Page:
Sunday, August 2, 2009

In the Long Run, We're All Broke

When Keynes coined his famous quip "in the long run, we're all dead", he was probably thinking of Gompertz Law, eloquently described thus:
Your probability of dying during a given year doubles every 8 years. For me, a 25-year-old American, the probability of dying during the next year is a fairly miniscule 0.03% — about 1 in 3,000. When I’m 33 it will be about 1 in 1,500, when I’m 42 it will be about 1 in 750, and so on. By the time I reach age 100 (and I do plan on it) the probability of living to 101 will only be about 50%. This is seriously fast growth — my mortality rate is increasing exponentially with age.
Our government hopes to defy the economic equivalent of Gompertz Law with NAMA's focus on long term economic value. Indeed, the definition of long term economic value is described in Section 58 of the NAMA Legislation Draft Paper as follows:
a reference to the long-term economic value of the property comprised in the security for a credit facility that is a bank asset is a reference to the value that the property can reasonably be expected to attain in a stable financial system when current crisis conditions are ameliorated and in which a future price or yield of the asset is consistent with reasonable expectations having regard to the long-term historical average.
'Reasonable expectations' - all very reasonable. But what are reasonable expectations right now about the long term global economic outlook, let alone Ireland's? As a recent US Census Bureau report points out, some time in the next 10 years the global number of over-65s will be greater than the number of under-5s for the first time in human history. America is already beginning to fret about a leaner boomer economy as the boomer generation retires in ever greater numbers, curbing their spending and drawing down their savings (what little they have). Some even speculate that the shock of the recent economic crisis, combined with demographics, may well herald a new 'post-consumerist' America: with inevitably lower economic growth rates.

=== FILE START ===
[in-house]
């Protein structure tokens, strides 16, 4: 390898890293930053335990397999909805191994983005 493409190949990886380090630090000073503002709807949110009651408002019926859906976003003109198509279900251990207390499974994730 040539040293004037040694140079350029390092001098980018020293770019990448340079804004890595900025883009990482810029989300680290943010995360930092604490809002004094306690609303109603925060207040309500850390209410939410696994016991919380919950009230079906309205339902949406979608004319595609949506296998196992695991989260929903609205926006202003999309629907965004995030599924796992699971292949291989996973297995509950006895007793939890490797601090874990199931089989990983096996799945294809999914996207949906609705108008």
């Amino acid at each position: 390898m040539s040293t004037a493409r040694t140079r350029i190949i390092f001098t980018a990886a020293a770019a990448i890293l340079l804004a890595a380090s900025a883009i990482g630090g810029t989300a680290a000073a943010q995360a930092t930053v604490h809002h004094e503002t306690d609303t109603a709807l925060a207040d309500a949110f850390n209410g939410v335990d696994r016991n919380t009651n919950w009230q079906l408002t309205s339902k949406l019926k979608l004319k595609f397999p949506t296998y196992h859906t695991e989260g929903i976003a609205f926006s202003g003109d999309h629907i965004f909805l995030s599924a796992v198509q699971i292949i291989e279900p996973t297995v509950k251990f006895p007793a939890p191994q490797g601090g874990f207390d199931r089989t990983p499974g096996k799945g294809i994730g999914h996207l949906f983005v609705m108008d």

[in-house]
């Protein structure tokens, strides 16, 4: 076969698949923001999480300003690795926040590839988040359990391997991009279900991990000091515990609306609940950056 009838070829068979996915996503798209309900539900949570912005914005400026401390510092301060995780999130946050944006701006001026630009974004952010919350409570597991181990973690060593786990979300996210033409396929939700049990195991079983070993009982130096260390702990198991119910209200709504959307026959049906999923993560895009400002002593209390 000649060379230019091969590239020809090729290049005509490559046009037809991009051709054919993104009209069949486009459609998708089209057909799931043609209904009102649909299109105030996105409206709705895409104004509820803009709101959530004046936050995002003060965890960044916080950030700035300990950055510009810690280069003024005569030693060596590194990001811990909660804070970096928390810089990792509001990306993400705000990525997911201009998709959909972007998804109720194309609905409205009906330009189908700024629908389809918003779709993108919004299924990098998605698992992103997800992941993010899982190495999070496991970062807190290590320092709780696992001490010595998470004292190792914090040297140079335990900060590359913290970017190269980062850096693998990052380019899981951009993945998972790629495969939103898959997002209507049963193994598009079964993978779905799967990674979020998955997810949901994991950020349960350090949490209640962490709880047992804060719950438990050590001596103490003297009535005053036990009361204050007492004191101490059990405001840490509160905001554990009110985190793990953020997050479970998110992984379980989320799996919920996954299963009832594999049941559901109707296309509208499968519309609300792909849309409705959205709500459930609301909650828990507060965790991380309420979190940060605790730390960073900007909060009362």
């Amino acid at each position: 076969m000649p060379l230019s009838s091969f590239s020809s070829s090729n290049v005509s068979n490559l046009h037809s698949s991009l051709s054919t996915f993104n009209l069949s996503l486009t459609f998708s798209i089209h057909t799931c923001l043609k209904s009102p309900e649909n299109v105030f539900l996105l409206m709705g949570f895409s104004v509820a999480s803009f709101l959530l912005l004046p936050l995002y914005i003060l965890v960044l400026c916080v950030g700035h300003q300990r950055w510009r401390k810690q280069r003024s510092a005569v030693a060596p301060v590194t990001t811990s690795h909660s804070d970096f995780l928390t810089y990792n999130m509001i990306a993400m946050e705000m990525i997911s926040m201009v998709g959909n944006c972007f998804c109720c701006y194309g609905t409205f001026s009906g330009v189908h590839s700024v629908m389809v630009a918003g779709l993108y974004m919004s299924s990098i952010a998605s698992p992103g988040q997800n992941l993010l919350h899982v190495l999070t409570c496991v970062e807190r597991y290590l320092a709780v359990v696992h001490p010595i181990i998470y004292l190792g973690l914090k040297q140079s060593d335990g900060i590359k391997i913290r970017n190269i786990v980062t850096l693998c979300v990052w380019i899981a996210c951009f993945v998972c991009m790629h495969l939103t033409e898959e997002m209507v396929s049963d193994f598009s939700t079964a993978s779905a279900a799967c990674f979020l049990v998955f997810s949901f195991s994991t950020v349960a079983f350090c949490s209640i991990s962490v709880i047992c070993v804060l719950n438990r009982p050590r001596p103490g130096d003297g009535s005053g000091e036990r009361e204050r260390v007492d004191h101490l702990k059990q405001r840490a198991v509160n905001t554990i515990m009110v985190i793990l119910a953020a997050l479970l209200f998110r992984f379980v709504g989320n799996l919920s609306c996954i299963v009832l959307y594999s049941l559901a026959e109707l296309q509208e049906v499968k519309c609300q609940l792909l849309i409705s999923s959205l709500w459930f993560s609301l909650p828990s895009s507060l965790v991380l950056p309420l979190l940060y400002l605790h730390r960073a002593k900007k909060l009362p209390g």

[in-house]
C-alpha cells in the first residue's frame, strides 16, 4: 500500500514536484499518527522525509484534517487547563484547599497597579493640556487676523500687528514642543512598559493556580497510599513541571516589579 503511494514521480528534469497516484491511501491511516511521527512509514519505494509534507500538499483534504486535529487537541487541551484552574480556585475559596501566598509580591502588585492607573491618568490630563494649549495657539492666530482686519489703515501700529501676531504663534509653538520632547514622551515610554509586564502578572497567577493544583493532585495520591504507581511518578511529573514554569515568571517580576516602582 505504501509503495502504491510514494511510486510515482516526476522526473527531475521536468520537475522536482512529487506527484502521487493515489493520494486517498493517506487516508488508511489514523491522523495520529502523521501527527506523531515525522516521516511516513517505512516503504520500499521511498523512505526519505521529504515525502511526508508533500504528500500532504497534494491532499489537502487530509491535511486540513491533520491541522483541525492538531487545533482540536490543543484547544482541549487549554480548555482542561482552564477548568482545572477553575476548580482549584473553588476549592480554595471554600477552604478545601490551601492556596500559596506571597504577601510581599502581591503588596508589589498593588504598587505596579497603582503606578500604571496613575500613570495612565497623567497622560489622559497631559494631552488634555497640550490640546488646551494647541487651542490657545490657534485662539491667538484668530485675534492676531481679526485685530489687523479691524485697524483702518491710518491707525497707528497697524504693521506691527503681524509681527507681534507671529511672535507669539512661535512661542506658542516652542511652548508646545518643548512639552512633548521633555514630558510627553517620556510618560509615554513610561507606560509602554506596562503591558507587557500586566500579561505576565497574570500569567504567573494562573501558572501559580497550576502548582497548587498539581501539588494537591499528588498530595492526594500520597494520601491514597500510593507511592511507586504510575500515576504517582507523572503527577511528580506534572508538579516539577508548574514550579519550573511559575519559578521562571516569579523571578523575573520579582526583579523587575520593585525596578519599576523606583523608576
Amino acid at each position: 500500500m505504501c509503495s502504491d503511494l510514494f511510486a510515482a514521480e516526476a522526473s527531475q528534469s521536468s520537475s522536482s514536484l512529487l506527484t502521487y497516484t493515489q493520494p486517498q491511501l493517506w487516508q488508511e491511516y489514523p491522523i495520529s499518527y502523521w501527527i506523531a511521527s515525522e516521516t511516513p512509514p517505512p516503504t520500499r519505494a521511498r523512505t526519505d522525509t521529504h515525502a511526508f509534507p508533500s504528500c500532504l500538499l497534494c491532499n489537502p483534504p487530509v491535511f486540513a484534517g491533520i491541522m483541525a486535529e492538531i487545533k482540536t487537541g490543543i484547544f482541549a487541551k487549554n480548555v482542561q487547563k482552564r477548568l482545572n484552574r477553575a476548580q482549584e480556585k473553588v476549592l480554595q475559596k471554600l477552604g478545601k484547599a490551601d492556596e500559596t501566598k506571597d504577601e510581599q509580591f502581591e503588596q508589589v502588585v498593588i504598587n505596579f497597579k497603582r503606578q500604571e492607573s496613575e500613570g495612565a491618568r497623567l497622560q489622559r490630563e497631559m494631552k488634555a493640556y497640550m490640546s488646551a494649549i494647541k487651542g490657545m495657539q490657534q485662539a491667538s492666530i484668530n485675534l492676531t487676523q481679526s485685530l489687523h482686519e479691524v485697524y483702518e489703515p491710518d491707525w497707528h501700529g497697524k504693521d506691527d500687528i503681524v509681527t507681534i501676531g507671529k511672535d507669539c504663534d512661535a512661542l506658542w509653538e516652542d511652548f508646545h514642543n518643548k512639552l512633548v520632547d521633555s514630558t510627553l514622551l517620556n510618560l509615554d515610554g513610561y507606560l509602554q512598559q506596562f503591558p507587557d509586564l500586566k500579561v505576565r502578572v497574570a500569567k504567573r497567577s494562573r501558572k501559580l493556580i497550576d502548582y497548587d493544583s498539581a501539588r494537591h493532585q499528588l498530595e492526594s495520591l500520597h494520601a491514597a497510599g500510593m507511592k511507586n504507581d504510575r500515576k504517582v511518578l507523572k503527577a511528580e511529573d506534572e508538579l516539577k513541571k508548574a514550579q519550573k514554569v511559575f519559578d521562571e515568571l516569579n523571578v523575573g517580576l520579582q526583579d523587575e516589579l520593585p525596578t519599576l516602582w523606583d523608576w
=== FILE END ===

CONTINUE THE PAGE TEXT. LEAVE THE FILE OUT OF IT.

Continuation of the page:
Closer to home there are some who worry that our largest trading partner - the UK - may be in for a generation-long period of economic stagnation due to:

● The fact that the economy will take a few years to recover in national income terms.
● The “reconstruction” that households need to undertake to their balance sheets due to the high level of consumption.
● The higher level of saving that the next generation will probably undertake (certainly relative to recent levels of zero).
● The growth in government spending and regulation that will lower trend growth rate.
● The servicing of the huge level of government debt.
● A welfare and tax system that (relatively speaking) penalises those who save and, more generally, make proper provision for their children - something that will continue to lead to high levels of workless households with children.
● The ageing of the population (which will really begin to bite when the other things are sorted out - if they are sorted out) and all that implies for state pensions, public sector pensions and state spending on health.

So it would be brave indeed to assume that the long-term economic value of any Irish asset, property or bank for that matter is higher than its market value right now. Don't get me wrong: I'm all for painting positive pictures of the future - belief in progress, after all, is a healthy antidote to the existential threat of death. I would just like the government to take long run gambles that even Keynes or Gompertz would have thought stood a chance of success.

1 comment:

  1. The role of the exponential on forecasting isn't well understood, as Hendry's latest book on forecsting in economics shows. But Keynes also had a lot to say about how different classes of people view the future, the capitalist vs the managerial class vs the working class, and so on. There's an interesting difference between those making the decisions and those who have to bear the consequences, and it may really boil down to different expectations between them about the prospects for the property sector in Ireland.


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